Summer arrived more than two weeks ago, but the heat on those who usually commute in and out of Penn Station will get really cranked up Monday. NY1 Transit Reporter Jose Martinez has that story.
Commuters at the country's busiest train station have, for months, been bracing for what awaits them Monday morning.
"It will be a 'Summer of Hell' for commuters," Gov. Andrew Cuomo said May 23 about the upcoming major repairs at Penn Station.
One which will see Long Island Railroad and New Jersey Transit trains in and out of Penn Station canceled or rerouted. Some Amtrak trains will go into Grand Central Terminal for the first time in 26 years.
"That's already a headache to get to where I got to go," one straphanger reflected inside the station. "So it's just crazy, especially since I got to get up so early."
The MTA said it's putting extra cars on Long Island Railroad (LIRR) trains to maintain capacity; though some trains will be diverted to railroad outposts in Queens and Brooklyn, where riders can then transfer onto already-crowded subway lines.
"It's going to be a real crunch for commuters. We're already dealing with a lot of overcrowding on all of the lines right now," said Nick Sifuentes, the deputy director of transit advocacy group, the Riders Alliance. "So what we're going to see is more people coming onto the subway."
MTA officials acknowledge the "Summer of Hell" will impact straphangers, but say suburban railroad riders will have plenty of options.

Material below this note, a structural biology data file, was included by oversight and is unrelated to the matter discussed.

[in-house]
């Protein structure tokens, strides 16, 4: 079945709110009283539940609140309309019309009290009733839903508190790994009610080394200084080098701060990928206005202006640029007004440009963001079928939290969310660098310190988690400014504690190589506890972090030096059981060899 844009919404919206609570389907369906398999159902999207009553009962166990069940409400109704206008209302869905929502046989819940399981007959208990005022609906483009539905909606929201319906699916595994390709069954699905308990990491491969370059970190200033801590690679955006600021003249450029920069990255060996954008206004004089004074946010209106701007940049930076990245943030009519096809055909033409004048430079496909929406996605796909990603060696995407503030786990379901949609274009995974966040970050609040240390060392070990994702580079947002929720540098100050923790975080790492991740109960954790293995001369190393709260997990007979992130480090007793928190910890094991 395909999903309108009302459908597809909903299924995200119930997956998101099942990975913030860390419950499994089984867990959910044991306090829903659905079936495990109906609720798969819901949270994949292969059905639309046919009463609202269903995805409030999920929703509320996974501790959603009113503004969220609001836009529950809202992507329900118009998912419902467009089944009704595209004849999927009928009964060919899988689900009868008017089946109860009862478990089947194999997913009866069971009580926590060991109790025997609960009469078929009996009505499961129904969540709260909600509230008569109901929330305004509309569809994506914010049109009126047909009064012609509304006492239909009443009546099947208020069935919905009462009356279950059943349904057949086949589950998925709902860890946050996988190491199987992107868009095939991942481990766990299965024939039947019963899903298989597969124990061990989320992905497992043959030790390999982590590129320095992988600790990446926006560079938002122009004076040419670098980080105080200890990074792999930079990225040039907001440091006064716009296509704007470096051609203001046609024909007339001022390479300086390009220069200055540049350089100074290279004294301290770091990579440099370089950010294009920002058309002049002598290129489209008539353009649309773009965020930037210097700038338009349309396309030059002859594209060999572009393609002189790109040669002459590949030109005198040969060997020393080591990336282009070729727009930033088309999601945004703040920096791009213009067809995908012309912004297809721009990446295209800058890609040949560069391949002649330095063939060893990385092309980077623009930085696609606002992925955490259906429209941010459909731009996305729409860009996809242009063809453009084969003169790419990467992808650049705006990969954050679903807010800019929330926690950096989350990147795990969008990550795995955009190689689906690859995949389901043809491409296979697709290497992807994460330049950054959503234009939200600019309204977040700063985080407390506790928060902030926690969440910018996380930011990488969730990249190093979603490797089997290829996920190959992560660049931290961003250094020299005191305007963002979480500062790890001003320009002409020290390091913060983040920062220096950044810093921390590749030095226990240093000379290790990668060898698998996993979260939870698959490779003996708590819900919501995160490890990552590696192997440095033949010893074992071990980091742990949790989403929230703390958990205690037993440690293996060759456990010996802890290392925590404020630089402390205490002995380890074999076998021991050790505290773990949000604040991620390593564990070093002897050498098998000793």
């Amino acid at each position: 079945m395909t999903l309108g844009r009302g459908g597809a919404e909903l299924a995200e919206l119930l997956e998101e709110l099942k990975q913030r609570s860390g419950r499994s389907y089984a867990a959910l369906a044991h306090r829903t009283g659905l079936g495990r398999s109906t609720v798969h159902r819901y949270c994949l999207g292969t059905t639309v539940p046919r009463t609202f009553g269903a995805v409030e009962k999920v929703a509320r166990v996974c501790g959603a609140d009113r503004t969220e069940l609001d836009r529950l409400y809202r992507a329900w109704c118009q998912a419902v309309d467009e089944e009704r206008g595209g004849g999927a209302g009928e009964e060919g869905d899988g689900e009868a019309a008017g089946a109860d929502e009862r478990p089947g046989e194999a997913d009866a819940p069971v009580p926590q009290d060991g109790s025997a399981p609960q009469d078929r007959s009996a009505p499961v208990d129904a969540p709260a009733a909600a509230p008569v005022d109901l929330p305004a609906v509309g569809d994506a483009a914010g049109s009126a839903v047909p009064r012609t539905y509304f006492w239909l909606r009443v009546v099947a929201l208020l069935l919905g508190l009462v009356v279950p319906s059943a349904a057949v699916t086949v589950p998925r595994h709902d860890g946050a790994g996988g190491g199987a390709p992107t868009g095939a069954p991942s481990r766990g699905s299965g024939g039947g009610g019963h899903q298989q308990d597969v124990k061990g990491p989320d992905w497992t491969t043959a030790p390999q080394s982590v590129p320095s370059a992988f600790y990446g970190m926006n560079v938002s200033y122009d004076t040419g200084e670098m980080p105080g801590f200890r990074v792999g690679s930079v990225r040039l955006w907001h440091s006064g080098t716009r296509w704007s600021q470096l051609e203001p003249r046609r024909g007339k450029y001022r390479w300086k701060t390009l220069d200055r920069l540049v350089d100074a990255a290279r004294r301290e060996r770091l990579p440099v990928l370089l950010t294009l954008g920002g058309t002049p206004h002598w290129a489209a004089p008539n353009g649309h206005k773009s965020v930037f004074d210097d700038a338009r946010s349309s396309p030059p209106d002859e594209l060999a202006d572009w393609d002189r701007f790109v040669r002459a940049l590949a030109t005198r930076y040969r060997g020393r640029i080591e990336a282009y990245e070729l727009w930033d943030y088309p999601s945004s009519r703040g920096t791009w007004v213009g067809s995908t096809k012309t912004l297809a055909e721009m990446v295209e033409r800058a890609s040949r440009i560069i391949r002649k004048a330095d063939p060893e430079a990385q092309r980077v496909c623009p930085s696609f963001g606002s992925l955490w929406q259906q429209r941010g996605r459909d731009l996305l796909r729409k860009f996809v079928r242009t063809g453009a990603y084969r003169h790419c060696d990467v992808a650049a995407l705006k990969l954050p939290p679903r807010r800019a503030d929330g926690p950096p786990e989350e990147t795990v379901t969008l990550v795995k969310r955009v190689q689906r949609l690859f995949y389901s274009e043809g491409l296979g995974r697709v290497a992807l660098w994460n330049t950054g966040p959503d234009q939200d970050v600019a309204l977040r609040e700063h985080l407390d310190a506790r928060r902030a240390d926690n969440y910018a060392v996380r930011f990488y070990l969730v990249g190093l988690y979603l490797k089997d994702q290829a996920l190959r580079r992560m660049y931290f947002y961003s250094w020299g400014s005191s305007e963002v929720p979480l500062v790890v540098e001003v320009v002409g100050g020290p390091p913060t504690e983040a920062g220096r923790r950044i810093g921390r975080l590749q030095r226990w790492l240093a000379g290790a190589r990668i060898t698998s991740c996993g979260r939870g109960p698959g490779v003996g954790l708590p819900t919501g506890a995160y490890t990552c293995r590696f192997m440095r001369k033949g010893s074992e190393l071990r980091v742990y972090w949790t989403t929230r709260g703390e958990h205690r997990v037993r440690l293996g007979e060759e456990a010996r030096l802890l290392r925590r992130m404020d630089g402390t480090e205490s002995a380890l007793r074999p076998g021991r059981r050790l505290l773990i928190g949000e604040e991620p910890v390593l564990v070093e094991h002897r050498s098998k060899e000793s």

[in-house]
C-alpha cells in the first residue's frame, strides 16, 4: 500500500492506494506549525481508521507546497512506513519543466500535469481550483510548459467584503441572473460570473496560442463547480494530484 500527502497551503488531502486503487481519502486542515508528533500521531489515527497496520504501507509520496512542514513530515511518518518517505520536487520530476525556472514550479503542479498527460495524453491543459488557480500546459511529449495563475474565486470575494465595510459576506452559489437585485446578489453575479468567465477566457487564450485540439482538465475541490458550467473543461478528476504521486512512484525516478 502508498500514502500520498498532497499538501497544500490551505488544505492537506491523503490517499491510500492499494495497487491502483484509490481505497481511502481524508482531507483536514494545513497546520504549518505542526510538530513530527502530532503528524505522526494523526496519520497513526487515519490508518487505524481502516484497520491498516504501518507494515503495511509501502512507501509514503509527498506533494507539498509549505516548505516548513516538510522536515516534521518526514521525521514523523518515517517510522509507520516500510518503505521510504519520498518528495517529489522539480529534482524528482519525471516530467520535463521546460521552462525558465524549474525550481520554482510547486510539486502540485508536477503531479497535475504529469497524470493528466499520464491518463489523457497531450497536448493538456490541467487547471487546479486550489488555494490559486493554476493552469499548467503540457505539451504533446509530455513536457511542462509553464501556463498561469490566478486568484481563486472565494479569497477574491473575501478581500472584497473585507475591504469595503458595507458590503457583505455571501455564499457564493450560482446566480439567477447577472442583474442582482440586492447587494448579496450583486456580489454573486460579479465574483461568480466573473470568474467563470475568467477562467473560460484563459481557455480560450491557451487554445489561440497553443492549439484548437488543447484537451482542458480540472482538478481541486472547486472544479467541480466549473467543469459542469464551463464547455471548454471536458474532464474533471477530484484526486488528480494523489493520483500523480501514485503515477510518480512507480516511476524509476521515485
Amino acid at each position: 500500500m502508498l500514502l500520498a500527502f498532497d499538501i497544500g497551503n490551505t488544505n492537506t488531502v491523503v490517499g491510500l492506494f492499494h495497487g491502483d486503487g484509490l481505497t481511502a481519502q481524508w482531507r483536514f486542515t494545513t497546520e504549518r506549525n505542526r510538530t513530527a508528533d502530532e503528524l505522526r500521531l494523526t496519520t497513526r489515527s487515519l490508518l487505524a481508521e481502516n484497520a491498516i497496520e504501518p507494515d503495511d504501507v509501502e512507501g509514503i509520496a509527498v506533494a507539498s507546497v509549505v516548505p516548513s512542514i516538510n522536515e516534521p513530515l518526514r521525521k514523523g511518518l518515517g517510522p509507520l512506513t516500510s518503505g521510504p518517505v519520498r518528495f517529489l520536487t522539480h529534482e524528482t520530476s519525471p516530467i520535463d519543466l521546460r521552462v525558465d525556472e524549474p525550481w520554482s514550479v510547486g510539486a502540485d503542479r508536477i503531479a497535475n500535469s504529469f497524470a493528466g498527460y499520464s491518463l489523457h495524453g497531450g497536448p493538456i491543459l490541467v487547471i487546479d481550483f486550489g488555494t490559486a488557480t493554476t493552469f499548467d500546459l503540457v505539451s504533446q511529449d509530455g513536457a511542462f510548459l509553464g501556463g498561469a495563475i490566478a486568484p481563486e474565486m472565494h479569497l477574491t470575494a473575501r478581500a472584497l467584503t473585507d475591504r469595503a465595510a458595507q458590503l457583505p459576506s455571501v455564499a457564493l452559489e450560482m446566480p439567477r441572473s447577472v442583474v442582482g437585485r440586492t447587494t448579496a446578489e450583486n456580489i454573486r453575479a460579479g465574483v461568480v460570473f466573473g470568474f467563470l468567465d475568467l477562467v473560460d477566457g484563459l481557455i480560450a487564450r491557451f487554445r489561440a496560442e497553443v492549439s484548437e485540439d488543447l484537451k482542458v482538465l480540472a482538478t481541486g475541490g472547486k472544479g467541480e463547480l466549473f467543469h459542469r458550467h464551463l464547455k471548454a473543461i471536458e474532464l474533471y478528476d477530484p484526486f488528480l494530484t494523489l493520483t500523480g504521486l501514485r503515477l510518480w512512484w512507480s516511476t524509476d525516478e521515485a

"Between at Hunters Point, the ferry, and the Number 7, and at Atlantic Terminal, the nine subway connections that will be available there — all of that has been coordinated," MTA Interim Executive Director Ronnie Hakim said in a phone interview.
The schedule shifts follow months of commuting chaos at Penn Station, where three trains have derailed since late March, the most recent of which was Thursday night.
Now comes at least two months of weekday service disruptions, and repairs to an interlocking section of the tracks that's vital to Penn Station and the more than 1,300 trains that pass through it daily.
"It allows the train dispatcher to move all those trains to very different tracks throughout the facility," Mike Decataldo, the vice president of operations for Amtrak, said May 25.
"So when we begin to remove and repair those components, it reduces the flexibility of that train dispatcher," Decataldo continued.
As well as that of so many Penn Station commuters.
Amtrak has said it hopes to complete the work by Sept. 1. Thousands of beleaguered commuters will be hoping the railroad can stick to that schedule.